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The first prototypes of the Type 89 were delivered for testing in 1984. Like the Marder, the Type 89 had a low, sloping hull, with a sharply angled front glacis, firing ports along the sides and rear, and troop hatches along the top. Where the Type 89 departed from the Marder’s design was the inclusion of a two man turret. Though the Marder only mounts a small one man weapons station, most other IFVs had gone with a two man turret. In that respect, the Type 89 was in lockstep with contemporaries, such as the Bradley M2/M3, the LAV series, the British Warrior, and the later German Puma.

The Type 89 also differentiated itself by mounting a 35mm Oerlikon cannon. Most similar vehicles mounted no more than a 20-25mm cannon. This gave the Type 89 a decided edge in firepower. If the larger main gun weren’t enough, the Type 89 also mounted two Type 79 Jyu-MAT anti-tank/anti-landing craft missile launchers, one on either side of the turret.

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Testing was completed by 1988, with only minor changes requested. Mitsubishi was selected as the main contractor, with Komatsu as the principal sub-contractor. Initially, it was felt 300 vehicles would be needed. The end of the Cold War dampened enthusiasm for this project, however, and by 2004 merely 68 vehicles had been produced. Many sources indicate production was cancelled around that time, but in following years, with increasing territorial threats coming from China, production quietly resumed, and it’s now reported that 120+ Type 89s have been produced.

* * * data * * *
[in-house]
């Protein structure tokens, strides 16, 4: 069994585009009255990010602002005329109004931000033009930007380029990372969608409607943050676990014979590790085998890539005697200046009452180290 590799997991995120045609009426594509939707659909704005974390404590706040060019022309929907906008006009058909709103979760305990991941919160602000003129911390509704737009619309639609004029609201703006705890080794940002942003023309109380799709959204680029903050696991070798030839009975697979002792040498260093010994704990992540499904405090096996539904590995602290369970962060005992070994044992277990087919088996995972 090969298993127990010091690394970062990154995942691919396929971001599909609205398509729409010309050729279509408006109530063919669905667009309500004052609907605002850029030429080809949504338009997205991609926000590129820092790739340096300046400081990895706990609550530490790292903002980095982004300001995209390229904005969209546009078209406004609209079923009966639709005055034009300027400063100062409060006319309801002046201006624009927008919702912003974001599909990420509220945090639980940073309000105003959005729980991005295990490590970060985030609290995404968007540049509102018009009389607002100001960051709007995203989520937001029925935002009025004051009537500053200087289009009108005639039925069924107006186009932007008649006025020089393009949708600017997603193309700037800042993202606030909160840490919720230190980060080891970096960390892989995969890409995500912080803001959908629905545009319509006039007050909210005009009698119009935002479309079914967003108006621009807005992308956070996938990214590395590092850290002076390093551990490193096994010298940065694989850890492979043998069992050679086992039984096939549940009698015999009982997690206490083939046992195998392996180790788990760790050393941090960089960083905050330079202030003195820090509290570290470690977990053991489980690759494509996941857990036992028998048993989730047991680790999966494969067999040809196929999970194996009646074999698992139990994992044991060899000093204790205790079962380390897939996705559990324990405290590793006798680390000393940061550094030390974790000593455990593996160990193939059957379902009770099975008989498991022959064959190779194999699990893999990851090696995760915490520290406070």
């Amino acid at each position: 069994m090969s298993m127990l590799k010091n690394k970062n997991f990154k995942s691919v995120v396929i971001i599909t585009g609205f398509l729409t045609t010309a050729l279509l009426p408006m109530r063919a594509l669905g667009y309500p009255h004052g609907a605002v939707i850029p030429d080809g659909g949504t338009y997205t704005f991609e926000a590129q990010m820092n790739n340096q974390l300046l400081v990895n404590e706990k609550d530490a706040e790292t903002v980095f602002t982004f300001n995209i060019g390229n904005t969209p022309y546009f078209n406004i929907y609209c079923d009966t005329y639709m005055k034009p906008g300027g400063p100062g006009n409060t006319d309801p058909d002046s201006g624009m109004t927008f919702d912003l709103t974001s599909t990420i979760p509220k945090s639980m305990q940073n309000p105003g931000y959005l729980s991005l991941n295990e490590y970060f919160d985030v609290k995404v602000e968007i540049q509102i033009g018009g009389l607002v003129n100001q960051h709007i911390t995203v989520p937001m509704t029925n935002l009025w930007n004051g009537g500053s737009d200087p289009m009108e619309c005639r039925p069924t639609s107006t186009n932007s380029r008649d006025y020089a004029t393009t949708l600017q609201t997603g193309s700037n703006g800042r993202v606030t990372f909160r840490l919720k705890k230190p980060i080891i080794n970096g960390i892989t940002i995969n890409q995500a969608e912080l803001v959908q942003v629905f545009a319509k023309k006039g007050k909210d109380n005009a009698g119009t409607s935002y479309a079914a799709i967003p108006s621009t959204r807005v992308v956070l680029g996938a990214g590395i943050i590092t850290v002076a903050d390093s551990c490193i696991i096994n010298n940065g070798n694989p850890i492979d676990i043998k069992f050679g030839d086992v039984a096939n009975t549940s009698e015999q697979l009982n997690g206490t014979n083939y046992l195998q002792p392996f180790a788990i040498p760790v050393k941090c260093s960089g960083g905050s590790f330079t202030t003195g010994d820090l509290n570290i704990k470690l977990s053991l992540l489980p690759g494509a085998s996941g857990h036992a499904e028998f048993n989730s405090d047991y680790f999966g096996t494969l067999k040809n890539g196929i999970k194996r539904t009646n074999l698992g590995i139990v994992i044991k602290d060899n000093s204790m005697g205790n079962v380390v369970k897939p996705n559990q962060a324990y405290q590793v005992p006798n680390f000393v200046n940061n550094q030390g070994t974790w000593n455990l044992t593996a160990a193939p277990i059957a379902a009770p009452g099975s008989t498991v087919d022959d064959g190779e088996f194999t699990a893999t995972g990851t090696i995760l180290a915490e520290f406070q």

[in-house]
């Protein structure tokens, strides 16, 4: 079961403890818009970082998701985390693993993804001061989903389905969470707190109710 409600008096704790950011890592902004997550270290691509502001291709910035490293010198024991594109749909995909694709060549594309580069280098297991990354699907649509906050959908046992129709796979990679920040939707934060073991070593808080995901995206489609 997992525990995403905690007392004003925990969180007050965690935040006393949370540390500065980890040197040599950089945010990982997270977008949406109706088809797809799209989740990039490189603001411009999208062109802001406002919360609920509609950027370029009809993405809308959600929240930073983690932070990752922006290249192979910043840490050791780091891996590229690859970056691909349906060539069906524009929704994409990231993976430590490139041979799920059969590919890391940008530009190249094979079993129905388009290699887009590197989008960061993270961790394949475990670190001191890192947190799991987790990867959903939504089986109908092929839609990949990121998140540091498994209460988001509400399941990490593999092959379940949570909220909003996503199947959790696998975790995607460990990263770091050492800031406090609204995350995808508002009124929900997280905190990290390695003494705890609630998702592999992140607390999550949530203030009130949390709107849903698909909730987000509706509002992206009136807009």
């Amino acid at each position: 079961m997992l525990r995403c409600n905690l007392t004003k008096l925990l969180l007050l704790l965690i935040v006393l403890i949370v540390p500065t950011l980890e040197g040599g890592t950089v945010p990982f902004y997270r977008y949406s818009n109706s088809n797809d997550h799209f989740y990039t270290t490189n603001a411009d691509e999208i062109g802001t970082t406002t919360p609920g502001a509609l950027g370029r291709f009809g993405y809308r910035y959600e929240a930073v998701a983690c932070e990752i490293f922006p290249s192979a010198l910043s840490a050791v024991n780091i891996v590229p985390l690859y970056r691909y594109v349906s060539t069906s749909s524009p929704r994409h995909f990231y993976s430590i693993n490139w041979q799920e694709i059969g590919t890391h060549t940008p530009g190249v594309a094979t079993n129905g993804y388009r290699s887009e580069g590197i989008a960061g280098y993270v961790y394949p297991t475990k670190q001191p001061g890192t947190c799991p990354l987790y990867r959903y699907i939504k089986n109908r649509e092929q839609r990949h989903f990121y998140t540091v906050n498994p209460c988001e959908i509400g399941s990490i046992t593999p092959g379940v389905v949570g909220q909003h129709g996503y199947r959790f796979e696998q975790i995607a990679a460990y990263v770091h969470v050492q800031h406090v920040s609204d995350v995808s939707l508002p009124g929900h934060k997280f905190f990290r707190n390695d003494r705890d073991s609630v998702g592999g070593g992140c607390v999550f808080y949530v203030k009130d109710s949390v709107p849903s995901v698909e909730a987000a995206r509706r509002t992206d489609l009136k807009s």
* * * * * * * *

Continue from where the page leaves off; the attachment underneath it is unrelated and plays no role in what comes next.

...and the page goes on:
As is often the case with Japanese weapon systems, the Type 89 is one of the most expensive vehicles of its ilk. This can be attributed to the high costs associated with development, and the low numbers of vehicles produced. Though they usually decline to report actual expenses, none of this seems to trouble the Japanese, as they have firm policies against importing equipment they’re capable of producing themselves. Also, they refuse to consider export sales, which could help spread the costs of development and production.

All the esoteric qualities of the Type 89 make it a compelling subject for scale modellers. Trumpeter offers the Type 89 in 1/35th scale “made in cooperation with Pit-Road models”. The Trumpeter kit is well detailed, but for those seeking ultimate realism, Eduard used to offer a photo-etch set for this model. It seems the PE set has been out of production for several years, and is becoming increasingly scarce. I spent an entire evening trying to track one down, before I managed to snag the last one listed by a major dealer in the United States. Even paint was a bit harder to source. I had to order Tamiya XF72 and XF73, the primary JGSDF colours, from a Japanese online store, because dealers in Canada typically don’t stock it. With my heightened interest in Jieitai vehicles, I made sure to order plenty of paint.